PHOENIX — At 105 years old, Arizona is still a kid when it comes to statehood.
The Arizona territory was admitted to the Union on Feb. 14, 1912, about a month after New Mexico. Only Alaska and Hawaii are younger. That’s pretty common knowledge.
But maybe what isn’t so well known are these five facts about the Grand Canyon State:
Sure, there are states that are bigger than Arizona area-wise — Alaska, Texas, California and Montana, to name a few. But Arizona is one of 11 states bigger than all of the United Kingdom. The blog Lostinthepond.com puts Arizona at No. 6 on the list.
Wikipedia has the United Kingdom at 94,058 square miles.
This would be the time to make a tea joke, but we can’t think of one. Does tea stunt your growth like coffee? Oh, there’s one!
Camels on the job in Arizona
Yes, it’s absolutely true that camels once roamed the southwestern desert. How’d they get here? Good question, here’s the answer: the 19th-century U.S. Army.
According to the Smithsonian website, in 1857, the U.S. Army brought 75 camels into the country from overseas for “military purposes,” most likely as transport.
Eventually, they were sold off to privately owned businesses in Texas, New Mexico and Arizona. DesertUSA.com writes that in 1891, camels scared a herd of cattle, which led to a stampede near Harrisburg, Arizona.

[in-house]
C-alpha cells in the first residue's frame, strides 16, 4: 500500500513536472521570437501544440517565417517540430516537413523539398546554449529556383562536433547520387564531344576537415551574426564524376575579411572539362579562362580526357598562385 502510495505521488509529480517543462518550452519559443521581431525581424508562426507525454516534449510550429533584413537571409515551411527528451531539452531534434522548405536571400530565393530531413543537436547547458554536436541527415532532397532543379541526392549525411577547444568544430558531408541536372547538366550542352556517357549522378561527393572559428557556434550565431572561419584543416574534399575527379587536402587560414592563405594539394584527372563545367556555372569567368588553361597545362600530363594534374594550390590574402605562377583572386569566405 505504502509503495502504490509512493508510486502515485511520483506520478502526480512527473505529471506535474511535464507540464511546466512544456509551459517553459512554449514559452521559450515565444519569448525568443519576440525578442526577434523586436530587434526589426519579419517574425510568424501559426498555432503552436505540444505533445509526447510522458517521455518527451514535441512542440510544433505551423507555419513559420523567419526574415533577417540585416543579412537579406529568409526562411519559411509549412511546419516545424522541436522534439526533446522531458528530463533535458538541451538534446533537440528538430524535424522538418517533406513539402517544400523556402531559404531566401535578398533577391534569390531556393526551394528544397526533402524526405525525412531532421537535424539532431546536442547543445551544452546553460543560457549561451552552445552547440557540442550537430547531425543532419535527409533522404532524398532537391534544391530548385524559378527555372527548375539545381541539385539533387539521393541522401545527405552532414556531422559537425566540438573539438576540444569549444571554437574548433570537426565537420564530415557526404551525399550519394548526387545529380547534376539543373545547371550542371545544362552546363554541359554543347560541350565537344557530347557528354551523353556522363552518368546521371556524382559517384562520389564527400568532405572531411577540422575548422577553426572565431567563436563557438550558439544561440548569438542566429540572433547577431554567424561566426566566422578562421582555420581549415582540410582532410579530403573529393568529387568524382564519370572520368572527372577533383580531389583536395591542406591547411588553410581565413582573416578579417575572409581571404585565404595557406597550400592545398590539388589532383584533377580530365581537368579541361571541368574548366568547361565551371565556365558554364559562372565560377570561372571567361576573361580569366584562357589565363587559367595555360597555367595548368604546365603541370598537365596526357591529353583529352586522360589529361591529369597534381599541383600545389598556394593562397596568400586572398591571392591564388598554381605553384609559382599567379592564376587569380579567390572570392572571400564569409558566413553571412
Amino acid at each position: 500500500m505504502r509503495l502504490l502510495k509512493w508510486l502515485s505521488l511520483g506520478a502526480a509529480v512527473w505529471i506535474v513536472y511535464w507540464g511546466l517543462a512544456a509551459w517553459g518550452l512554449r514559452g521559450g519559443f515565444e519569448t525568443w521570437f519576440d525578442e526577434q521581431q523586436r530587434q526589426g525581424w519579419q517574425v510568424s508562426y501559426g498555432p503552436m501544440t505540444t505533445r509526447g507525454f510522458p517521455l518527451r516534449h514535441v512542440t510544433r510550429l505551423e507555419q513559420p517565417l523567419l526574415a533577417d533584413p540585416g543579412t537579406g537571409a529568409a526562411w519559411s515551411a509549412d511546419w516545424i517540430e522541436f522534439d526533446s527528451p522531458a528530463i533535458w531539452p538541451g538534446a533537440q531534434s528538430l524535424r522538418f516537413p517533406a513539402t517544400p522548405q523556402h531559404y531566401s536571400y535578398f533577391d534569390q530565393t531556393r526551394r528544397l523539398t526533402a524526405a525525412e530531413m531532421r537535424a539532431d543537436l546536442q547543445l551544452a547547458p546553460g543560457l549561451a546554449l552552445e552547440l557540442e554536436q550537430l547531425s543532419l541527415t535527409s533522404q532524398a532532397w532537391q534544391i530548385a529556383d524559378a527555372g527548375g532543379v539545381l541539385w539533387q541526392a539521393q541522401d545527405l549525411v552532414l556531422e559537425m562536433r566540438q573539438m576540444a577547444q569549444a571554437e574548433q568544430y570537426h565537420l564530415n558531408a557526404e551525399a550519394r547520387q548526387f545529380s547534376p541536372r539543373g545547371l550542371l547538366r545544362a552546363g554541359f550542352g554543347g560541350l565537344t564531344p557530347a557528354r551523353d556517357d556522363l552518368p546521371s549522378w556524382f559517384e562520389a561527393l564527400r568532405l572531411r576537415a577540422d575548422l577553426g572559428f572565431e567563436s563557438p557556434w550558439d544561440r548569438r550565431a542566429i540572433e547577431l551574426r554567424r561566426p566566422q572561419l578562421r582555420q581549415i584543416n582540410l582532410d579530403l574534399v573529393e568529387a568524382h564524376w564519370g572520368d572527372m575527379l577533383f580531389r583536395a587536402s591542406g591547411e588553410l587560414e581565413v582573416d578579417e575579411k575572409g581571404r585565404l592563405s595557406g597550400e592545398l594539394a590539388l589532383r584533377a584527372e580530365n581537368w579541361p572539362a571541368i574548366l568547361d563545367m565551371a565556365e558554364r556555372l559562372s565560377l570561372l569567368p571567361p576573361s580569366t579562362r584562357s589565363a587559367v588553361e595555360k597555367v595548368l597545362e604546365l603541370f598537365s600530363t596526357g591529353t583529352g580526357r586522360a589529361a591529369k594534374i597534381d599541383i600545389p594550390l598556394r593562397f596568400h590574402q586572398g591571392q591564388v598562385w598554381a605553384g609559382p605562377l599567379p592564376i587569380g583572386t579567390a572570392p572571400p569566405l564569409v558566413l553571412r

Now, camels are relegated to various zoos in the state.
Penny for your thoughts on Capitol dome
The fun folks at ArizonaAdventures.com noted that the copper dome on the Arizona State Capitol building was the equivalent of nearly 5 million pennies. That is a lot of loose change.
The four-story building at 17th Avenue and Washington Street originally served as the territorial capitol from 1901 until statehood. That particular building is now home to the Arizona Capitol Museum, but that shiny, pretty dome is what is most Arizonans think of when they hear the words “Arizona State Capitol.”
Hmm, look at that, there’s a big ol’ sundial right up the road from Phoenix in Carefree. Neat. And at 35 feet high with a 75-foot projection, it is largest sundial in America.
The sundial, which points to the North Star, is made of copper and steel and went up in 1959.
Interesting tidbit: Solar local time is 27.7 minutes behind Mountain Standard Time. That’s what the plaque on the structure has stamped on it for all the world to see.
Some slithering sleuthing
To put it plainly, there are a lot of rattlesnakes in Arizona. It’s the desert, blah, blah. Still — the Arizona Game and Fish Department says there are 13 kinds of rattlesnakes in this state — 13. That is more than any other state in the union, to which those other states say, we are not jealous about that at all.
We will not creep you out with a ton of terrifying venomous Arizona serpent facts, just this one: the Western diamondback rattlesnake can grow to be as long as 66 inches. There are adults short than this.
Interesting tidbit: That rattling sound is not made because there is anything inside the tail. The tail is hollow; the noise is created when those rounded tail segments vibrate.
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